I worry more about that fault off the Washington coast than I do the ones in CA. We've generally been good about building codes and retrofittings, so while quakes are common, deaths are rare.
But the underwater Cascade quake that's expected to happen eventually will throw a tsunami against California's shores. We definitely aren't prepared for that.
"being able to lie in bed on a rainy day and watch the rain hit a skylight above me" sounds good at first, until it's raining heavily as you're lying there at 2am, desperatly trying to sleep before tomorrows big meeting.... Never again. Other than that I'm just glad I live in a relitivly uneventful(geologicly) part of the world. The question is that earthquakes are not exactly a new phenomena, so why has it taken so long for building standards to meet the requirments?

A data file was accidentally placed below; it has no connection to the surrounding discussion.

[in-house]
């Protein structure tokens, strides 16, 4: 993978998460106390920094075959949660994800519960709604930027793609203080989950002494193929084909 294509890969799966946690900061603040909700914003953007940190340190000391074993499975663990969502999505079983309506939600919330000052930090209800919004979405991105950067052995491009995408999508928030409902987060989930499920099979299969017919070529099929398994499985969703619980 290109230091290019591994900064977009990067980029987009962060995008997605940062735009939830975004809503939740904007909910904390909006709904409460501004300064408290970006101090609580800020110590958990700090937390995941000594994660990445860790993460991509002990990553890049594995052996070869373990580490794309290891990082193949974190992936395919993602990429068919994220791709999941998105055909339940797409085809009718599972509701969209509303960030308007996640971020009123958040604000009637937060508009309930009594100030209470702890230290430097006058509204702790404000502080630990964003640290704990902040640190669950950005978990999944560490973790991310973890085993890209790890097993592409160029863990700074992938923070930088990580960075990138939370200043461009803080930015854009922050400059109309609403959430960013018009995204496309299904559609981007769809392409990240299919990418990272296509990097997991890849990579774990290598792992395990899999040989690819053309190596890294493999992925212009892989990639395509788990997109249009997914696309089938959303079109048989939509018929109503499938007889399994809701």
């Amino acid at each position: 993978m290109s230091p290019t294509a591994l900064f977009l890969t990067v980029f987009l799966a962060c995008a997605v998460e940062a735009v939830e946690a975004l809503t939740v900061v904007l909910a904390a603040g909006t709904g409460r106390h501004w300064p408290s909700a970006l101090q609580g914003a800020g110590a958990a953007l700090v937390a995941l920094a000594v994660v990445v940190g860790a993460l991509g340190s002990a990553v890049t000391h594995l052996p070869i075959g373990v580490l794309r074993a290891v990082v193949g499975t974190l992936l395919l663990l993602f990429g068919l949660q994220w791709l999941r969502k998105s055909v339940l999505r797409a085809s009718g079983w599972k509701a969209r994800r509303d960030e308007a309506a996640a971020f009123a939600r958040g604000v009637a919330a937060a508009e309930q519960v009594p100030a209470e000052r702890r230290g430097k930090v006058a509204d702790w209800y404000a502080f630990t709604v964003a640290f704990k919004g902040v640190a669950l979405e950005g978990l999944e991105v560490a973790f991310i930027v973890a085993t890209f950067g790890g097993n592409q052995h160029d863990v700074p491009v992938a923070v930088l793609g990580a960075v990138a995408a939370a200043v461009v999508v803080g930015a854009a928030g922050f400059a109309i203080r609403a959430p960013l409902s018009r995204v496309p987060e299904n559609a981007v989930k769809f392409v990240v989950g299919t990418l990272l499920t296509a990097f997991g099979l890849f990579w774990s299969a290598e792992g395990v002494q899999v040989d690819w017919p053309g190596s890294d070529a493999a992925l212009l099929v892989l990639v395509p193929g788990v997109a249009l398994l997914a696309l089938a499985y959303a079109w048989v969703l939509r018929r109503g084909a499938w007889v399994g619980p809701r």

Here is the Aristotelean physics of building standards: they have a lot of inertia, a lot of resistance, and not much impetus. When accelerated, for example by major disasters, they quickly resume their stasis. After 1906, the builders, papers and politicians all filled the echo chamber with talking points: the quake relieved all the subterranean stress, the buildings were well enough designed but poorly built, the real culprit was the fire, we need to rebuild ASAP. It took quite a while to improve the codes and enforce them. The one exception to this physics was in 1933 after the Long Beach earthquake, which destroyed hundreds of school buildings an hour or so after the kids had left for the day. A concerted public-education campaign by scientists and a progressive legislature got laws passed within a month mandating quake-safe public buildings. People keep trying to weaken them even today.